One of the mysteries of the English language finally explained.
A male native or inhabitant of England, or a man of English descent.
- ‘At one point there was an Englishman, an Irishman, a Welshman and a Scot on the first page of the leaderboard.’
- ‘There were, then, good practical reasons why Englishmen should control the English Church and mould its character and personnel.’
- ‘They're people of her own sort, regular middle-class Englishmen and Englishwomen.’
- ‘But none of the Englishmen will say that England will win.’
- ‘But he had declared of himself that he had been born in England, and that he was an Englishman.’
- ‘I believe it is my right as an Englishman to celebrate my national day and an infringement of my rights to stop celebrations.’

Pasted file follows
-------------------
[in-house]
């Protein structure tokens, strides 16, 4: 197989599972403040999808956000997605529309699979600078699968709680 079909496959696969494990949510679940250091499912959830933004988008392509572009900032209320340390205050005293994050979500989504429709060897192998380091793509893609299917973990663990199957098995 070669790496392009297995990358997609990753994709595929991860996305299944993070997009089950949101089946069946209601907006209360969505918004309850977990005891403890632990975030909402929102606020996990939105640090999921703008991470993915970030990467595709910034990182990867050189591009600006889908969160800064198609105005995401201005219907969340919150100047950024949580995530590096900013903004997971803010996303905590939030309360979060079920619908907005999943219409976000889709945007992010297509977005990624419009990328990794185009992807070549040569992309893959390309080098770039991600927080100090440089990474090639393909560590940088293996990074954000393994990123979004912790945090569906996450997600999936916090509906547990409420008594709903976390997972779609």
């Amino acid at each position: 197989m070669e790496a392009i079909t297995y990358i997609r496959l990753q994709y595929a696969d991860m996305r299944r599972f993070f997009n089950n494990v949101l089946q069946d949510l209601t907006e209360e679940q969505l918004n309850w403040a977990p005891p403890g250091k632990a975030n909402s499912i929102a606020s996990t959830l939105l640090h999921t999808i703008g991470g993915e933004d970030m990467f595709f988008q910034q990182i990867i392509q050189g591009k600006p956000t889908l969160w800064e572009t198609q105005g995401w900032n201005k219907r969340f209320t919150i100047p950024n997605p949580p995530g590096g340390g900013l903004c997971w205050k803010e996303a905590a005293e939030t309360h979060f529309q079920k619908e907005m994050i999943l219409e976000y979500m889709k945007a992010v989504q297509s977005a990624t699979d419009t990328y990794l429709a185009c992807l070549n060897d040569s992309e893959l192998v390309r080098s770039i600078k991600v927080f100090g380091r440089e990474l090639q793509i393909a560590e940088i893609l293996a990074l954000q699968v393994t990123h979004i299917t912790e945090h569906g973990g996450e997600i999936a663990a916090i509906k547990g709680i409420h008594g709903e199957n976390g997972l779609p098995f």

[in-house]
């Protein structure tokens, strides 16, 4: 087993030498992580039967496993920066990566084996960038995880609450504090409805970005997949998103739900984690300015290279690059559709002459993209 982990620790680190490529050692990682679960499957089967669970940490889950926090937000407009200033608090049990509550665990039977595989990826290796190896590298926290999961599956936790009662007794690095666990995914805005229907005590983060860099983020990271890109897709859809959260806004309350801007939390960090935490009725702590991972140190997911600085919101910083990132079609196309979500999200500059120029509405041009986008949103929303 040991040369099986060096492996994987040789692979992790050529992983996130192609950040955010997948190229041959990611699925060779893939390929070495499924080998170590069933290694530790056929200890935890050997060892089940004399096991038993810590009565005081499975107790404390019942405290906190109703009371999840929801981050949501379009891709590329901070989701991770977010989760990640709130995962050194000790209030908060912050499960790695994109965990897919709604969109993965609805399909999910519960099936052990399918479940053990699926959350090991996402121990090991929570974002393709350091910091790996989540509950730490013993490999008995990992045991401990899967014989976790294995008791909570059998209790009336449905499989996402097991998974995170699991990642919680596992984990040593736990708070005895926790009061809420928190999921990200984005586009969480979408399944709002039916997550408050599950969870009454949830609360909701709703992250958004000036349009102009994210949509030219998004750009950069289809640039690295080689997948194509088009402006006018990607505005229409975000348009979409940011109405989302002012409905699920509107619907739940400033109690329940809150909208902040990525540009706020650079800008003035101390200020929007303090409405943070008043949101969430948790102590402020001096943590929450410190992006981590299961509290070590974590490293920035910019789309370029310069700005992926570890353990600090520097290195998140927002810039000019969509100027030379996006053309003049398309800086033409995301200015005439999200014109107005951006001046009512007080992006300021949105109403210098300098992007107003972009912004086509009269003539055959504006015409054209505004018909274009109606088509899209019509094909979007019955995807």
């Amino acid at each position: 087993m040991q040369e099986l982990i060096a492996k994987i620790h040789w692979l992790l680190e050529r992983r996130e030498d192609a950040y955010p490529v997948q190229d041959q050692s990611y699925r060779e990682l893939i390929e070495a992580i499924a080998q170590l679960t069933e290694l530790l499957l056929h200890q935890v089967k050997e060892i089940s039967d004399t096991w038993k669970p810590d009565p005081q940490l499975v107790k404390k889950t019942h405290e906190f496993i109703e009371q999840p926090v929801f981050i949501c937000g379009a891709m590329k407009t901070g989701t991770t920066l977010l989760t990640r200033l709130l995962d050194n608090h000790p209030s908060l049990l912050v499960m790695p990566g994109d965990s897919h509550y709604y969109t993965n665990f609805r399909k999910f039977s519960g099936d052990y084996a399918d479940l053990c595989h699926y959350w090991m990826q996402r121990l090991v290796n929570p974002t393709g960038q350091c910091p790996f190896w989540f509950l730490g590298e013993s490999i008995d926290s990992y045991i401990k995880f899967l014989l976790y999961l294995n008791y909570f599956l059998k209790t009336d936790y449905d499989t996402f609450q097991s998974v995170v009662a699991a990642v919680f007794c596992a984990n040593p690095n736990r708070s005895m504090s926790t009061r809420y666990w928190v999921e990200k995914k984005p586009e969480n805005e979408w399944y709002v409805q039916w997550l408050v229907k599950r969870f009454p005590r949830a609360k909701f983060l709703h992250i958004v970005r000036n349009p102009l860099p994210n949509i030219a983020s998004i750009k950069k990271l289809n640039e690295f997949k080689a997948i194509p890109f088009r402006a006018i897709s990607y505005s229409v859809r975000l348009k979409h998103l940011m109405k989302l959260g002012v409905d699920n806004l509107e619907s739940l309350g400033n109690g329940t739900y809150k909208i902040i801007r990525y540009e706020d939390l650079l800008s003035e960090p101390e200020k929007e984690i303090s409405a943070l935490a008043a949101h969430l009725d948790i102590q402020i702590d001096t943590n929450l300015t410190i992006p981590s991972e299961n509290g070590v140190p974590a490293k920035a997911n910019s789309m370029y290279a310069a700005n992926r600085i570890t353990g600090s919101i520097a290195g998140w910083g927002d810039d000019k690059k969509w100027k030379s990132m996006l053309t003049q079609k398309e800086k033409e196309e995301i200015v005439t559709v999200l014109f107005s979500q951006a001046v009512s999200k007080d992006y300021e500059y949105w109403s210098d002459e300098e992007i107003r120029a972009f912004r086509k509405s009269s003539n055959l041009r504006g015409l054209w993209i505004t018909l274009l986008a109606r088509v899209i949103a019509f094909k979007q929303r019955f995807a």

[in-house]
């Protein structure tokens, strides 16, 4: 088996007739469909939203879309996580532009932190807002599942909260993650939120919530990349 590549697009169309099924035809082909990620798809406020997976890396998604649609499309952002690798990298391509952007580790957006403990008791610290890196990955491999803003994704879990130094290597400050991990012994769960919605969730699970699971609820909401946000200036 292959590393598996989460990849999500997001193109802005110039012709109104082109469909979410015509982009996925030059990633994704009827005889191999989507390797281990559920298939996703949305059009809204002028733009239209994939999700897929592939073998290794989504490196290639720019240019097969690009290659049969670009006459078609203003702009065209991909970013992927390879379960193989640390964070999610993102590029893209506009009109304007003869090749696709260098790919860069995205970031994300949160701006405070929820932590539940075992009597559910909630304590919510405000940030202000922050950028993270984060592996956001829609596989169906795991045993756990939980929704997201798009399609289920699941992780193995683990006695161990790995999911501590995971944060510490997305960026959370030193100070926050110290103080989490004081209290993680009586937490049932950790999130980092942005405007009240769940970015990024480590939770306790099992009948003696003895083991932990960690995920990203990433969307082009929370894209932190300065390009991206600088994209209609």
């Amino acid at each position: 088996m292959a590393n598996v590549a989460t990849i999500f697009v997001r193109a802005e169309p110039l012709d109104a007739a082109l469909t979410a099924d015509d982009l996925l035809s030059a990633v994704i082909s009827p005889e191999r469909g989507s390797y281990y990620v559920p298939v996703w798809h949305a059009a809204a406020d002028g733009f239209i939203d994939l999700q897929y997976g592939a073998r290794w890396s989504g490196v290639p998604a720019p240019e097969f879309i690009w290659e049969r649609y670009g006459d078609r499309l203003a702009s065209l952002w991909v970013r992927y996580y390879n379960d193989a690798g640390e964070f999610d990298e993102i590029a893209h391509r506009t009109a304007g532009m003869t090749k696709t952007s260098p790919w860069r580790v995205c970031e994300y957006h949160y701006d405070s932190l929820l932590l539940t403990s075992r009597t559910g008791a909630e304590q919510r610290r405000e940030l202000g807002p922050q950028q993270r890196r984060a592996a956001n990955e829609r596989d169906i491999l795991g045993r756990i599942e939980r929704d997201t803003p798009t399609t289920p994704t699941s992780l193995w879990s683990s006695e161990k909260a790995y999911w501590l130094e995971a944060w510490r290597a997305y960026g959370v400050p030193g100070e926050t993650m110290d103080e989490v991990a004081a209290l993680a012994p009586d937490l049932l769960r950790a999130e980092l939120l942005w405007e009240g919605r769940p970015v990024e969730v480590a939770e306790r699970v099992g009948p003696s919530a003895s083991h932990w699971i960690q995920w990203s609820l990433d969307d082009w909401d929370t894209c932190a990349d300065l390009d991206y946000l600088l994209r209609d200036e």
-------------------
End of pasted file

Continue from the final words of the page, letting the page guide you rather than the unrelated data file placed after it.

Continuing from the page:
- ‘But his arrival changed the way that football is played in England, and the way it is played by Englishmen.’
- ‘Those fans who want an Englishman to run the national side will be encouraged by the football Premiership table this morning.’
- ‘Nor was the Finn thrilled by the prospect of having the abrasive Englishman for a team-mate next year.’
- ‘He was an Englishman committed to his nation's titanic economic struggle against the Dutch.’
- ‘Firstly, I still believe that the England manager's job should have gone to an Englishman.’
- ‘Composed mainly of Germans and some Englishmen, the club was fanatically secretive about its activities, demanding that members abided by strict rules.’
an Englishman's home is his castle
proverb An English person's home is a place where they may do as they please and from which they may exclude anyone they choose.
- ‘They will argue that it breaches one of the most basic rights of all: that an Englishman's home is his castle.’
- ‘The message is: it's a free country, and an Englishman's home is his castle - just as long as you don't happen to live under the ridiculous rules of a Residents' Association!’
- ‘If an Englishman's home is his castle, his car must be his prized steed.’
- ‘When I get back home… well, an Englishman's home is his castle, isn't it?’
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